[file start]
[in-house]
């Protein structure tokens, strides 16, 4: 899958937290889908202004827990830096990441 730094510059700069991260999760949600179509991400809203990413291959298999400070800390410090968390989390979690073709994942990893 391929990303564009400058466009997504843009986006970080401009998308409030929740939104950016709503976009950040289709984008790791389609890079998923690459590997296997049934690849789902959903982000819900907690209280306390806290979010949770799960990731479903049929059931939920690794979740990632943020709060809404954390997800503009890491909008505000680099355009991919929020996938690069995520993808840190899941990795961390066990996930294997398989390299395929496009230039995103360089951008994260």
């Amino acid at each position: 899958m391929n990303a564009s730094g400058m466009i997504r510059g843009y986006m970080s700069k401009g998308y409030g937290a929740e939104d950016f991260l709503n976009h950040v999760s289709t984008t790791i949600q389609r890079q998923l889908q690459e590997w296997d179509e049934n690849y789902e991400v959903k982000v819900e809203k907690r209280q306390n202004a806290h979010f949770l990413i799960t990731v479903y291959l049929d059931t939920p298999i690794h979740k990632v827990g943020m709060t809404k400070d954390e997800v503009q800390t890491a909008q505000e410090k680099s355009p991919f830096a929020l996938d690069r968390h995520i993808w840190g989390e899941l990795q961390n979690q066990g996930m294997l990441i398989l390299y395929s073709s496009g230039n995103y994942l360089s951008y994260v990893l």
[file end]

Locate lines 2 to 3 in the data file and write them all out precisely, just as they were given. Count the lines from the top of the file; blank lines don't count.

């Protein structure tokens, strides 16, 4: 899958937290889908202004827990830096990441 730094510059700069991260999760949600179509991400809203990413291959298999400070800390410090968390989390979690073709994942990893 391929990303564009400058466009997504843009986006970080401009998308409030929740939104950016709503976009950040289709984008790791389609890079998923690459590997296997049934690849789902959903982000819900907690209280306390806290979010949770799960990731479903049929059931939920690794979740990632943020709060809404954390997800503009890491909008505000680099355009991919929020996938690069995520993808840190899941990795961390066990996930294997398989390299395929496009230039995103360089951008994260």
């Amino acid at each position: 899958m391929n990303a564009s730094g400058m466009i997504r510059g843009y986006m970080s700069k401009g998308y409030g937290a929740e939104d950016f991260l709503n976009h950040v999760s289709t984008t790791i949600q389609r890079q998923l889908q690459e590997w296997d179509e049934n690849y789902e991400v959903k982000v819900e809203k907690r209280q306390n202004a806290h979010f949770l990413i799960t990731v479903y291959l049929d059931t939920p298999i690794h979740k990632v827990g943020m709060t809404k400070d954390e997800v503009q800390t890491a909008q505000e410090k680099s355009p991919f830096a929020l996938d690069r968390h995520i993808w840190g989390e899941l990795q961390n979690q066990g996930m294997l990441i398989l390299y395929s073709s496009g230039n995103y994942l360089s951008y994260v990893l």